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New York Fashion Week is going to look very different after this month’s shows.

Fashion week is leaving Lincoln Center — that much has been clear since December, when WME-IMG, the company that owns and produces fashion week, announced it would not be returning to its home of the past four years. Now, it’s all but officially confirmed that the company will acquire MADE Fashion Week, a younger, fresher event (and its more-or-less main competitor).

What’s driving all of these changes? As Keith Baptista — who, along with Jenné Lombardo and Mazdack Rassi, founded and (currently) owns MADE Fashion Week, — explains, the fashion industry has become so commercialized in New York City as to feel inauthentic. Fashion editors, famously, are bored by fashion week shows. Consumers are hungry for personalized and bespoke products, handcrafted goods that can’t be replicated thousands of times on the shelves of Forever 21 or Zara. Models in advertisements are airbrushed to unnatural “perfection” no human could possibly attain.

To be sure, it’s a strange state for an industry that prides itself on promoting original expression, breaking the rules and smashing

“In the last 20 years our business seems to have become homogenized,” says Baptista. “What we saw was a real lack of unique vision, and I think it’s really important to encourage alternative thought and the unique perspective that our designers bring. Not everything we do is commercial, not everything we do has a sound business mdoel behind it.”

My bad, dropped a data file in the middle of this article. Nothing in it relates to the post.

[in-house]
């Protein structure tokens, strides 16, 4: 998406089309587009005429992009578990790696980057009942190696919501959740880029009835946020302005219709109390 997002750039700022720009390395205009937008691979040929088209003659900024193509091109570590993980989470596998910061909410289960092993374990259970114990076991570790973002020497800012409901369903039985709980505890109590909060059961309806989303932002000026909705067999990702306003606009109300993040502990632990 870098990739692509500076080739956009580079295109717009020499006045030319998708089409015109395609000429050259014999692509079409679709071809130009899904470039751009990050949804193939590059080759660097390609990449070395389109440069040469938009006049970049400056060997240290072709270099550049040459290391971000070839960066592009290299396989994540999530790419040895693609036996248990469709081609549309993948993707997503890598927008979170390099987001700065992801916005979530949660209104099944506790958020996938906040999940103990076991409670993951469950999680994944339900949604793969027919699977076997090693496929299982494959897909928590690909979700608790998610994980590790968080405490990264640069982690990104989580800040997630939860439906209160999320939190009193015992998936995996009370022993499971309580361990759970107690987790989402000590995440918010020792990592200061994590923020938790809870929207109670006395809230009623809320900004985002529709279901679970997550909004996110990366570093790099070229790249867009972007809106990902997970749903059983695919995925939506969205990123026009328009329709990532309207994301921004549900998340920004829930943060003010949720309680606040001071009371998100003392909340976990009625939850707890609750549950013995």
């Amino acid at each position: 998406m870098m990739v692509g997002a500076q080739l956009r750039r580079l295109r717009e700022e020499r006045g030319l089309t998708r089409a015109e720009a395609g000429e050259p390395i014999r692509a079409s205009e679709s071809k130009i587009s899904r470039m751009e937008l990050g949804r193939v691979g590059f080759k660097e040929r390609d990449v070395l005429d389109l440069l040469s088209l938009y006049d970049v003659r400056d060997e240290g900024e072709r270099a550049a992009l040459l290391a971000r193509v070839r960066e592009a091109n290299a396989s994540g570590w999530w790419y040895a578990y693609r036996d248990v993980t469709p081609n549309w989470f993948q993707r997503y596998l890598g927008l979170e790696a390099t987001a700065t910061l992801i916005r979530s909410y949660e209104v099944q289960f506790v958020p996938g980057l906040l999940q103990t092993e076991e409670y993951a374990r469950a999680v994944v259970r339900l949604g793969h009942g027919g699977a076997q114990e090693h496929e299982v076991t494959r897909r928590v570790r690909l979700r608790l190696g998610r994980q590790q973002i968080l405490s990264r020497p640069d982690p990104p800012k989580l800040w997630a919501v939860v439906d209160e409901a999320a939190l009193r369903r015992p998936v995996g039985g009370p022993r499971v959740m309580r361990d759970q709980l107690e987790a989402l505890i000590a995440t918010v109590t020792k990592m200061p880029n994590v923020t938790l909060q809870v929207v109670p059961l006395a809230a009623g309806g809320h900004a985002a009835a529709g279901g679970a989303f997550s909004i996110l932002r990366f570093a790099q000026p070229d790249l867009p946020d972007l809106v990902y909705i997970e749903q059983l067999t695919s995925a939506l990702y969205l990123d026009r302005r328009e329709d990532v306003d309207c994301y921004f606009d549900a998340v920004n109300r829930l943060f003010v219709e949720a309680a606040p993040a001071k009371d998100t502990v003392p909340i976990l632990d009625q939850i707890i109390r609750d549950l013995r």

“Our energy is incredible, and I think that’s something very difficult to explain in a business,” says Rassi. “It is just on. And how do you package that? That’s just there. That’s our magic.”

But for Milk Studios, which hosts MADE, authenticity and creativity have always taken precedent over branded events and manufactured moments (not that brands are unwelcome at MADE Fashion Week — they’re just given a lot more creative license).

Under the new acquisition, Baptista insists nothing about MADE — which gained notoriety through providing talented fledgling designers like Proenza Schouler, Public House, Joseph Altuzarra and Alexander Wang with a free show space and makeup — will change.

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